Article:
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1 Answer

I'm getting ready to build a home near Indianapolis, Indiana, and I've been referring to the Building Science material for guidance on best practices for construction. When I look through the Building Profile for a Mixed-Humid Climate: Louisville it mentions the use of rigid insulation sheathing. It also notes that in mixed-humid climates (like Indianapolis), roof and wall assemblies are best designed to dry to both the exterior and interior, but the is not always possible when rigid exterior insulating sheathings are used.

Asked By Tyson Clemmer | Aug 17 14
8 Answers

We had our final blower door test and it wasn't what we had hoped. Our initial cfm50 was 98 with windows and door and all the sheathing done so I expected a substantially better result with insulation and the smart vapor barrier. Our result was 220.

Obviously the higher air leakage has to be from penetrations after the building envelope was finished - vents mostly, I figure.

Asked By Lucy Foxworth | Aug 14 14
6 Answers

Someone in my area which is located in a zone 5 recently built a small house and sandwiched used 2.5" polyiso between the studs and the exterior wall sheathing. At first I was skeptical but still intrigued. It certainly simplifies window details compared to foam on the exterior. However I guess you would loose some structural rigidity. But would you really loose that much? If the wall sheathing is screwed on over the foam, the friction of the foam against the studs alone should help keep the wall from racking.

Asked By Dillon Vautrin | Aug 14 14
2 Answers

Finally am at the point of redoing my attached Ell roof on my 200+ year old colonial.
This is what I currently have.
Zone 5

Inside 3/4 inch pine (obviously very air leaky) cathedral ceiling, Behind that it appears to be a foil faced fiberglass. Prior owner did this some time in the 80's. The sheathing is 1 x 10 running from peak to soffit ( again very leaky). There are 2 layers of asphalt shingles, then a 1 inch layer of Styrofoam insulation board with another layer of asphalt on top of that. Fun Fun!

Asked By terry grube | Aug 14 14
3 Answers

My roof (zone 3B) needs insulation, but between Martin's concerns and the inexperience of the contractors in this market, I am conceding that 5" of polyiso foam isn't going to happen. I think that 3.0" nail base (R15) can though (with taped seams). I'd like to get closer to the code minimum of R30 for the assembly. I would rather not tear out the finished interior vaulted ceiling (cedar shingles on battens on felt paper, I know, strange), but the lousy interior air barrier (i.e. the felt paper) concerns me.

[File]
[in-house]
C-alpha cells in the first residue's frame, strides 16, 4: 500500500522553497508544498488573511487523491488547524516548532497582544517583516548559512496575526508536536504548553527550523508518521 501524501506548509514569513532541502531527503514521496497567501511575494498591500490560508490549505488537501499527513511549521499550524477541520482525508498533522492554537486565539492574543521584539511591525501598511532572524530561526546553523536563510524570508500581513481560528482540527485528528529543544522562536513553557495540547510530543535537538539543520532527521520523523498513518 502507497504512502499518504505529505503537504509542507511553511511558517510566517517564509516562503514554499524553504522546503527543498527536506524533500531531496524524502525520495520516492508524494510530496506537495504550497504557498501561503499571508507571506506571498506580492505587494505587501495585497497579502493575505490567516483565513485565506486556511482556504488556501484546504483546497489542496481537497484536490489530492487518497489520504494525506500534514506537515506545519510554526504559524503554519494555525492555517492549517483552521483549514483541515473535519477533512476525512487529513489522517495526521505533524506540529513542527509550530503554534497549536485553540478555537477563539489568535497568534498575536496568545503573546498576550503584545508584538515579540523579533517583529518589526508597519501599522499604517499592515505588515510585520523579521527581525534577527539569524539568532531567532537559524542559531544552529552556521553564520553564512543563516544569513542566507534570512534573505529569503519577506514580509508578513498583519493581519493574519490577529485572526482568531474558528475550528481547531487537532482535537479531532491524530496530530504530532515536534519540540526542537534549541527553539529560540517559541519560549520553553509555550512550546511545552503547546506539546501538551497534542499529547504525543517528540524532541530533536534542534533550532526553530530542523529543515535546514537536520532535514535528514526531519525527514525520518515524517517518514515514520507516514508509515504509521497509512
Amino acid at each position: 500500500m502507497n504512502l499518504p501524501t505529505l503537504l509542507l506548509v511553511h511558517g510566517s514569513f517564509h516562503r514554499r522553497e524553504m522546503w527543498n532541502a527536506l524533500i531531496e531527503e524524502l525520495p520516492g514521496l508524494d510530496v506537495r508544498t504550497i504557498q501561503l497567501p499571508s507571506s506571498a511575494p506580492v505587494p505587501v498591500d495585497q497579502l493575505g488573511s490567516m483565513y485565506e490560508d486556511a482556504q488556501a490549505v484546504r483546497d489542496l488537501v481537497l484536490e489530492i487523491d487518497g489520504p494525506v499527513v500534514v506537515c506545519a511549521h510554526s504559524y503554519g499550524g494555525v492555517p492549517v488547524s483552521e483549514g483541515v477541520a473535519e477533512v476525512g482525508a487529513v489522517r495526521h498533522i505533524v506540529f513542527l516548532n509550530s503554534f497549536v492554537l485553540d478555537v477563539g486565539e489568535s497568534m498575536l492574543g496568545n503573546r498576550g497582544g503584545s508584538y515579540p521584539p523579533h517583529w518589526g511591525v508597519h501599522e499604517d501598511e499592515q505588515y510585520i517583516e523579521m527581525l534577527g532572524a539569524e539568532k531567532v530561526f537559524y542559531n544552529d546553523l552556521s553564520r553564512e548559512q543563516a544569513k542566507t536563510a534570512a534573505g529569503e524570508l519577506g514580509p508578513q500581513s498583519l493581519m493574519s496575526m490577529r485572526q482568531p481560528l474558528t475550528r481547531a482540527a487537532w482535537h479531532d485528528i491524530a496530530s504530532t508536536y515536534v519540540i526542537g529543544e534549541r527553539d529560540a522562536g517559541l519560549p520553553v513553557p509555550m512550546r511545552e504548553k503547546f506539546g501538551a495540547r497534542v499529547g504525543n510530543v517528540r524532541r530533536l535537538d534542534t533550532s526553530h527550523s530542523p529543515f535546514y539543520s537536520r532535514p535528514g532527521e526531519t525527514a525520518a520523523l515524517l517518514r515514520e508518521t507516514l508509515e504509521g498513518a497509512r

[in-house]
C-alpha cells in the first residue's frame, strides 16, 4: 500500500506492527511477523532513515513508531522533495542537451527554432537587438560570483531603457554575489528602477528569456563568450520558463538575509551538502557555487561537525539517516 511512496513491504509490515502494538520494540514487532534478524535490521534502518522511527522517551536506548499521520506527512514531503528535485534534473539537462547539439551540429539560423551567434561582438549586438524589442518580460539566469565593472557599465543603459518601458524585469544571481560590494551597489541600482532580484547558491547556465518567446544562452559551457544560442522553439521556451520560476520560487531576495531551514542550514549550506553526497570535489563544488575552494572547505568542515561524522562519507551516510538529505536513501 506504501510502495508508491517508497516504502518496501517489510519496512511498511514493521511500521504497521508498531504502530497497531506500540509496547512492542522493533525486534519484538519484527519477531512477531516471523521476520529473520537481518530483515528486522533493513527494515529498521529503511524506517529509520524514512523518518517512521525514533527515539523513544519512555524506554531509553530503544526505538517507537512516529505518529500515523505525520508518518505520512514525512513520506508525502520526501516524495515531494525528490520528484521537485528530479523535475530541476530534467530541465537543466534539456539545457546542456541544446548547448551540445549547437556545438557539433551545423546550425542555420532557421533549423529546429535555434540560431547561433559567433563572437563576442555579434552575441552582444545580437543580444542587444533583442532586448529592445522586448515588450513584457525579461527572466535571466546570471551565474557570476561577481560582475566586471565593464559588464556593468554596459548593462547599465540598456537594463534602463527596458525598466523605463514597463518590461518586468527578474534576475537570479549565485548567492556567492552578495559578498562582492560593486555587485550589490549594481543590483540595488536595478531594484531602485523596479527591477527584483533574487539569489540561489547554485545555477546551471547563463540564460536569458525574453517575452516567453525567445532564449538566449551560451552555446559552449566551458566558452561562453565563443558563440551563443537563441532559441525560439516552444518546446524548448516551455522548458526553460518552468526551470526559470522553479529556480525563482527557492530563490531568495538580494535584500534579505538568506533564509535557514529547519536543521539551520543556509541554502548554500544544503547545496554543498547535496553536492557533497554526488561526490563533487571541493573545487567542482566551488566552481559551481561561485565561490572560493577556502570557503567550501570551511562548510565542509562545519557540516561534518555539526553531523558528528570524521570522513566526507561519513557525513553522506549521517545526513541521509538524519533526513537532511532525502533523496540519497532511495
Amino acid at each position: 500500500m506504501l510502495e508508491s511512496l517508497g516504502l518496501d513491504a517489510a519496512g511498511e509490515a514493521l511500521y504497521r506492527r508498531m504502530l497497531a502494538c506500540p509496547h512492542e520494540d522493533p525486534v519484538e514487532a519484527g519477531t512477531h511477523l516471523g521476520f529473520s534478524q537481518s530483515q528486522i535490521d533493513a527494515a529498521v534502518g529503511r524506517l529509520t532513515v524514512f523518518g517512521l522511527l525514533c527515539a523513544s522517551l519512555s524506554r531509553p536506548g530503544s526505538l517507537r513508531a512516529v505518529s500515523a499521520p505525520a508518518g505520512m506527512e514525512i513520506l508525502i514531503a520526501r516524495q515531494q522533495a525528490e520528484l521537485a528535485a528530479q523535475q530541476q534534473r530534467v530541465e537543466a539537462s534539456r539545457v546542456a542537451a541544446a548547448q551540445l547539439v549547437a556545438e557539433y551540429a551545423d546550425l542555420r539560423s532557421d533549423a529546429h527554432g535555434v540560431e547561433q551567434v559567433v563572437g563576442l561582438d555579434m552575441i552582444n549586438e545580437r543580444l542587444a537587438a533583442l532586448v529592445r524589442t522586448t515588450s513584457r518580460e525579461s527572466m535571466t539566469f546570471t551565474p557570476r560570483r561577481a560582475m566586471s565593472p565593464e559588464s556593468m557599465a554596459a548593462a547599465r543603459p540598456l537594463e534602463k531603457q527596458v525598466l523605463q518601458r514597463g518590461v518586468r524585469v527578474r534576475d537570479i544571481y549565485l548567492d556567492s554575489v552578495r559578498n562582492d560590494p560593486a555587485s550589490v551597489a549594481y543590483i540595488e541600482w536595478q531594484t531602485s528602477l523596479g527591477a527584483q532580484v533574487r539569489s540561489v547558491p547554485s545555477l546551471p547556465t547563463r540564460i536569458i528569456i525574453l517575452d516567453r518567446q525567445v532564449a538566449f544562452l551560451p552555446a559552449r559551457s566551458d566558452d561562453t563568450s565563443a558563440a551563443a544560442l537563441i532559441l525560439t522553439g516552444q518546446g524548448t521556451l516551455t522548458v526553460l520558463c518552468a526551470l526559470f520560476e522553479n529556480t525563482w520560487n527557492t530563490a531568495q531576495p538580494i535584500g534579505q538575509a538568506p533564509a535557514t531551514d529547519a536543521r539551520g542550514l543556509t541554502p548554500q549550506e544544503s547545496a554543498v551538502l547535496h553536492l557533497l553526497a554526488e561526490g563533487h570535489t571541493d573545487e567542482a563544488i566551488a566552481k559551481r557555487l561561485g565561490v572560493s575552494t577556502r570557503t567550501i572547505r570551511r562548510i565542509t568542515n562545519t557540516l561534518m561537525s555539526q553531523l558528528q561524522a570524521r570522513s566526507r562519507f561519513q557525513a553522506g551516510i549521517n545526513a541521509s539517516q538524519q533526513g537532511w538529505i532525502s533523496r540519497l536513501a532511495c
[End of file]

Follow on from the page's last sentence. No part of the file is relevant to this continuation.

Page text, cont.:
Asked By Keith Richtman | Aug 14 14
4 Answers

How are those of you using this product detailing the bottom of the wall where the Roxul is exposed?

I noticed on one post about a project in BC, they used a perforated galvanized channel to encase the bottom of the IS. Does anyone know where to source a channel like that?

I'll be using 3" Comfort board over 1/2 CDX sheathing, over 3/4" x 3" furring strips, then cedar shingles.

Thanks!

Asked By Edward Krause | Aug 8 14
2 Answers

The main question is whether the air space provided by the metal ribs would provide adequate air flow. If not, how about vertical 2X 'purlins', forming site-built insulation baffles that would be insect screened at both ends?

Asked By Michael Roland | Aug 7 14
10 Answers

We are meeting a lot of resistance from local concrete contractors & structural engineers when we tell them that we want a capillary break between the footing and the foundation wall. Are there any documented cases of this capillary action being a source of moisture/ mold / finish material problems? Are there any scientific studies that compare the moisture levels in foundations walls with and without a capillary break? The capillary break makes sense to me intuitively, but nobody wants to pay for it or change their ways unless we can show them proof that it is necessary.

Asked By Eric Stear | Jul 31 14
2 Answers

We are building a tiny house currently with cathedral ceilings and 2x6 rafters. I have access to large quantities of rigid foam and would like to make use of it. Can I fill the rafter spaces with layers of rigid foam and spray can foam the seams and cracks of each layer as an air barrier and keep the roof unvented? I would then like to add another layer of rigid under the rafters with taped seams to prevent thermal bridging and air leakage once again. Then I would strap under that so I could still install T&G on the ceiling.

Asked By jordan Saunders | Aug 5 14
2 Answers

Climate Zone 6B

Asked By JMS Build | Jul 30 14
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